Until next time, Izolda http://izolda.info.

*Exhausted Zombie Hypothyroidic

Friday, August 3, 2012

Hypothyroidism: Respecting Our Own Needs First Will Help Keep Us Healthy

So, here's a lesson on putting your money where your mouth is. Last night, I had a meeting to run. Several people who were supposed to attend, never showed, and didn't call to let me know they wouldn't be there. If I had been thinking properly about myself and my needs, I would have just started the meeting on time (9pm, which is a late start for me to begin with) and not been so accommodating of the latecomers. But, I wasn't thinking and I paid the price.

Here's what I mean. As an EZH*, I get tired early, quickly, and often. By ten pm, I am usually done for the day. I make up for it by being up at around 5am every morning, but the late night partying is history for me. So, when I was told by several participants of the meeting that they couldn't be there until 9pm, I bit the bullet, nodded, and said I could handle it. Mistake, the first. No, I can't. My energy level just won't let me do it. I should have said, okay, let's do it on a different night or not do it at all. But in an effort to accommodate everyone, I agreed. (By the way, it's not their fault that I agreed to accommodate them. They were asking to have their needs met. That's all. But, I forewent my needs to accommodate theirs, and that is entirely on me.)

Again, if I had been taking care of myself, I would have started the meeting at exactly 9pm like I had planned. I figured that if we started at nine, it would go until about 10:00, we could have a snack afterward and I'd be in bed by 11pm. Heh, fat chance. When 9pm rolled around, I thought, "I'll wait for another few minutes." Then, by 9:20, I thought, "Okay, I'll call and see what's up." I got voicemail and thinking to be accommodating (still), I said, "We'll wait for you for another ten minutes and then get started." (We ended up starting at 9:45, something I will never do again.)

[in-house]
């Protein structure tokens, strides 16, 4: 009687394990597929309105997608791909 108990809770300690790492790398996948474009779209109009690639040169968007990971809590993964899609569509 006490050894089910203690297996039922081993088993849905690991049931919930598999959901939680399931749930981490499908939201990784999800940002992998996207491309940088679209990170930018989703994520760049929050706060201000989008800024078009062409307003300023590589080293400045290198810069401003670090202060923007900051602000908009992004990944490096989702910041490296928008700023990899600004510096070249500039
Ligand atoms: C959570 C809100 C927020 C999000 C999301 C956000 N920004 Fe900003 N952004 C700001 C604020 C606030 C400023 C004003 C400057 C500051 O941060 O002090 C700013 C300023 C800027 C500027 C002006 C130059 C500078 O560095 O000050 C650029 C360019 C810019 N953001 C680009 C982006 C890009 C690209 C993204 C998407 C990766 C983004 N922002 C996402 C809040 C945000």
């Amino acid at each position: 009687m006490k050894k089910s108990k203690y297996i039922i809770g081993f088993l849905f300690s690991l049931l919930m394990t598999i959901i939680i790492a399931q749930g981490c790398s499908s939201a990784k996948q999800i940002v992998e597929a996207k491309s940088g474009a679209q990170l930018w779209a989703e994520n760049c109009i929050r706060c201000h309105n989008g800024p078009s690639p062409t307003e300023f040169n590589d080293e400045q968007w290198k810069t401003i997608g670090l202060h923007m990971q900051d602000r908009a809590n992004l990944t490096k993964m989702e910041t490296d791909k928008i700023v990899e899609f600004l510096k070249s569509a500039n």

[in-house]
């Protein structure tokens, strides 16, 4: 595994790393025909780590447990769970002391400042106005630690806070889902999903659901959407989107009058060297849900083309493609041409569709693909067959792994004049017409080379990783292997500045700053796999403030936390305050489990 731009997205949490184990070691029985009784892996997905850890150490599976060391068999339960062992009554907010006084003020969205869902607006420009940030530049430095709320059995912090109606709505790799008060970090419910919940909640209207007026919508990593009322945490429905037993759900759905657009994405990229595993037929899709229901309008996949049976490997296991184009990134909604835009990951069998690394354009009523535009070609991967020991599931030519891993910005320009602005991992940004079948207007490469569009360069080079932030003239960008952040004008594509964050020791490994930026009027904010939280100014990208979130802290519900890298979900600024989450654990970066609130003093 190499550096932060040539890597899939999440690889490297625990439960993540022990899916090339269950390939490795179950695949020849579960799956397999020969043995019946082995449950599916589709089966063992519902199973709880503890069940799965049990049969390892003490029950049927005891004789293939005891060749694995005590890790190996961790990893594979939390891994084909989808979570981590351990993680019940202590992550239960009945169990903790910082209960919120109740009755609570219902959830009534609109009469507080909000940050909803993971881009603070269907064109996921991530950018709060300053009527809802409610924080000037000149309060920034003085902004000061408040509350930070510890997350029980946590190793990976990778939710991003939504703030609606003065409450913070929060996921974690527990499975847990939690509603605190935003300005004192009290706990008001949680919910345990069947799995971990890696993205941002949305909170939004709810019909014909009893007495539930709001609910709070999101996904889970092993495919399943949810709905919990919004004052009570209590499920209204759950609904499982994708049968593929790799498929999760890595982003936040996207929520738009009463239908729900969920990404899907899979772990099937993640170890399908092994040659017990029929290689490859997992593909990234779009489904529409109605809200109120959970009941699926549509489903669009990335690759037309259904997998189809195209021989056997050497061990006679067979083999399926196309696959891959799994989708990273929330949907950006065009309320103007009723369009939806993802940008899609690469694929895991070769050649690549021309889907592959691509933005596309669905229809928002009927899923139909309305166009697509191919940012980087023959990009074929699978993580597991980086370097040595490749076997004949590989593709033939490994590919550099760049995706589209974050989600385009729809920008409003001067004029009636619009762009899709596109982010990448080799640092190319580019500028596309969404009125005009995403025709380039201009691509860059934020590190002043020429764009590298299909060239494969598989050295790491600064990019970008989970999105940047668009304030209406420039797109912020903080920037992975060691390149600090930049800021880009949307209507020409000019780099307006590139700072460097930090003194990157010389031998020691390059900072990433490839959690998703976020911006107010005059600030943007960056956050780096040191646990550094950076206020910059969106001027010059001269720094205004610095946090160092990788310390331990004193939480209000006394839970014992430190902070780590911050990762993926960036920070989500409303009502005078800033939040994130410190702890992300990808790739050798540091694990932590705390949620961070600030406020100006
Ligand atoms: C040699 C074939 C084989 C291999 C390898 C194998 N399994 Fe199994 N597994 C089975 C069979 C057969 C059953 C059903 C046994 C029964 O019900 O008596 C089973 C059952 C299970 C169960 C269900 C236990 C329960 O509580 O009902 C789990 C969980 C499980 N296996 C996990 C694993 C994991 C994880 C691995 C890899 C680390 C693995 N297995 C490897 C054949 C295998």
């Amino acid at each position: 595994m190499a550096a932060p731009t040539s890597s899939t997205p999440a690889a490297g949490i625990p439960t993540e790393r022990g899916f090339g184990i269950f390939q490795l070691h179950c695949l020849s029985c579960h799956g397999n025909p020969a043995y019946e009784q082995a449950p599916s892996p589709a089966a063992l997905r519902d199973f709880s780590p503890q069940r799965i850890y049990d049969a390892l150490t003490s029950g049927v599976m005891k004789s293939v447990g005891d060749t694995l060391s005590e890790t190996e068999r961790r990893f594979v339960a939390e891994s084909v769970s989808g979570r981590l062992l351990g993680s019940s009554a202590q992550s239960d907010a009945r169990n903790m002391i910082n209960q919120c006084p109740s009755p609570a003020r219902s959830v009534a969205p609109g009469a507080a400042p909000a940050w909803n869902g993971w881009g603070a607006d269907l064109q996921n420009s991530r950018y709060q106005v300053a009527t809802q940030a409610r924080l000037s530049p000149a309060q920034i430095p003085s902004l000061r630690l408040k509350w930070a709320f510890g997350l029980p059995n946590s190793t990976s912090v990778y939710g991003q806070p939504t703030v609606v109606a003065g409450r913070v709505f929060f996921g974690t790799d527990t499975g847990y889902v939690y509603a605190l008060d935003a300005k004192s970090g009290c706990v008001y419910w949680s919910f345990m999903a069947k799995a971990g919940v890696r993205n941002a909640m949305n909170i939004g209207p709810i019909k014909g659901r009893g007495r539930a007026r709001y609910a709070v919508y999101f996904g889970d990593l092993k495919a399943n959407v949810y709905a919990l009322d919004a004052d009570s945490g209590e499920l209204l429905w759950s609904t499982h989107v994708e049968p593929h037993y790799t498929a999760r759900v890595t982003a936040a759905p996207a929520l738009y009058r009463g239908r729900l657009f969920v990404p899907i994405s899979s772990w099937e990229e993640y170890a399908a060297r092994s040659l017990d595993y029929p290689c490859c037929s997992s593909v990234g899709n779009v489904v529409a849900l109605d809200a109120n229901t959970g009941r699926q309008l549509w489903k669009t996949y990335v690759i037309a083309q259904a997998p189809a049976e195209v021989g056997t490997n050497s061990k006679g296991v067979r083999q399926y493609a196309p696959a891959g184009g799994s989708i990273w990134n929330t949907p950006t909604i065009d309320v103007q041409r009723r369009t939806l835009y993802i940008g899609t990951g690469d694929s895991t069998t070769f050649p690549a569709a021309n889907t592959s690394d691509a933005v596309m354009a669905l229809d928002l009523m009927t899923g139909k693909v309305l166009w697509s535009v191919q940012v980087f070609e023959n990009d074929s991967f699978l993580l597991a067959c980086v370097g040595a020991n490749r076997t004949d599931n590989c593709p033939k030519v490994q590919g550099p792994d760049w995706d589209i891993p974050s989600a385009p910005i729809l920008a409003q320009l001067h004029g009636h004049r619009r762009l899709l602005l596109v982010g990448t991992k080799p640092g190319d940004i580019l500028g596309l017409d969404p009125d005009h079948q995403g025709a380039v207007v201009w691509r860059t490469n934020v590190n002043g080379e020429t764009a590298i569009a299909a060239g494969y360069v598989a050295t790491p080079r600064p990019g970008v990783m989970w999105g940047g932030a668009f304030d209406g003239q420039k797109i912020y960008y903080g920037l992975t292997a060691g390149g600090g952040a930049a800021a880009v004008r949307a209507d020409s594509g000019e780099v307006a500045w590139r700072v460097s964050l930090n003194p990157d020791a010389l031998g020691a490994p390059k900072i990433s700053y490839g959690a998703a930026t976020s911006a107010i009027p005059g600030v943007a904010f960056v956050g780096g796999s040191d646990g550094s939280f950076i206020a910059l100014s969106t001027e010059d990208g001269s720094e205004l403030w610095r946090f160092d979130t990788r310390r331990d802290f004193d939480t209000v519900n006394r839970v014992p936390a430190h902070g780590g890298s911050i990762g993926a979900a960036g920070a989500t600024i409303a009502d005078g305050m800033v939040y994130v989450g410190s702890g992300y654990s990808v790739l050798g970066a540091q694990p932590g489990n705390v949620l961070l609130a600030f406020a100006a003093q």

Mistake, the second. I shouldn't have waited. Now, granted, these meetings, once they start, really shouldn't be interrupted. There's a process in place that, if someone had come in in the middle, it would have seriously messed up the flow. But, in retrospect, I now believe that that is the chance I'll have to take. Or better yet, I'll hold everyone to the time. In other words, "If you aren't there when I say we'll start, please don't show (but if you know last minute that you aren't going to show, please call)." That way, I can start the meeting with whomever did show up, the meeting won't be interrupted in the middle, and I won't stay up wayyyyy past my bedtime.

It's a hard lesson for me, but it's one I need to learn. I can't keep accommodating other people at the expense of my health. And it's about time I truly admit that, by the way. I have a serious health issue. I keep trying (and have been for a long time) to behave as if I am not an EZH. I do, a lot. And I need to slow some of that down because it isn't good for my thyroid, and I know it.